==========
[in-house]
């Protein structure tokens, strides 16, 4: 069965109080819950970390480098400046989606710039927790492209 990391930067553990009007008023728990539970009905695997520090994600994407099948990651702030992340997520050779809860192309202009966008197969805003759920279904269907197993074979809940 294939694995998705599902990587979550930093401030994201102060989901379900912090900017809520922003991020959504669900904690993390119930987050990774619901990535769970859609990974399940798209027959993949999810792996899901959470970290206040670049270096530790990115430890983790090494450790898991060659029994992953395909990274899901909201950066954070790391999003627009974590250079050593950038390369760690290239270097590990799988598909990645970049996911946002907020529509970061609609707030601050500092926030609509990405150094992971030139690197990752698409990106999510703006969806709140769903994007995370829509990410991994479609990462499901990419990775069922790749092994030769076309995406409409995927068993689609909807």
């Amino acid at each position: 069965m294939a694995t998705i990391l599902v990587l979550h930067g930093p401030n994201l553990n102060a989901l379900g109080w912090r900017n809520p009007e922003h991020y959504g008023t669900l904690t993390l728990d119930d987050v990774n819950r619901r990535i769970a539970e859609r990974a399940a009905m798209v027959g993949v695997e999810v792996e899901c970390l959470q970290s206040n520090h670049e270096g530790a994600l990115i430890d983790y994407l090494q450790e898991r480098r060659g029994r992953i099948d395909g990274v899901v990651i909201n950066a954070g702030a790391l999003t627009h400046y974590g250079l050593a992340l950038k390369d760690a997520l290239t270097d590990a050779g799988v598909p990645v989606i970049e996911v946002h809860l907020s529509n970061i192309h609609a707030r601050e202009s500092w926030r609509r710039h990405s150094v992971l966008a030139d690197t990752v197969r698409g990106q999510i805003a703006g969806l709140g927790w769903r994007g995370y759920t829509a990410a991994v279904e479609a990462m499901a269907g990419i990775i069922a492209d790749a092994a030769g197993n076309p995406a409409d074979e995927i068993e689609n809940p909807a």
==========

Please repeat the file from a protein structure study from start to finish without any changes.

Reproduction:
[in-house]
């Protein structure tokens, strides 16, 4: 069965109080819950970390480098400046989606710039927790492209 990391930067553990009007008023728990539970009905695997520090994600994407099948990651702030992340997520050779809860192309202009966008197969805003759920279904269907197993074979809940 294939694995998705599902990587979550930093401030994201102060989901379900912090900017809520922003991020959504669900904690993390119930987050990774619901990535769970859609990974399940798209027959993949999810792996899901959470970290206040670049270096530790990115430890983790090494450790898991060659029994992953395909990274899901909201950066954070790391999003627009974590250079050593950038390369760690290239270097590990799988598909990645970049996911946002907020529509970061609609707030601050500092926030609509990405150094992971030139690197990752698409990106999510703006969806709140769903994007995370829509990410991994479609990462499901990419990775069922790749092994030769076309995406409409995927068993689609909807």
């Amino acid at each position: 069965m294939a694995t998705i990391l599902v990587l979550h930067g930093p401030n994201l553990n102060a989901l379900g109080w912090r900017n809520p009007e922003h991020y959504g008023t669900l904690t993390l728990d119930d987050v990774n819950r619901r990535i769970a539970e859609r990974a399940a009905m798209v027959g993949v695997e999810v792996e899901c970390l959470q970290s206040n520090h670049e270096g530790a994600l990115i430890d983790y994407l090494q450790e898991r480098r060659g029994r992953i099948d395909g990274v899901v990651i909201n950066a954070g702030a790391l999003t627009h400046y974590g250079l050593a992340l950038k390369d760690a997520l290239t270097d590990a050779g799988v598909p990645v989606i970049e996911v946002h809860l907020s529509n970061i192309h609609a707030r601050e202009s500092w926030r609509r710039h990405s150094v992971l966008a030139d690197t990752v197969r698409g990106q999510i805003a703006g969806l709140g927790w769903r994007g995370y759920t829509a990410a991994v279904e479609a990462m499901a269907g990419i990775i069922a492209d790749a092994a030769g197993n076309p995406a409409d074979e995927i068993e689609n809940p909807a």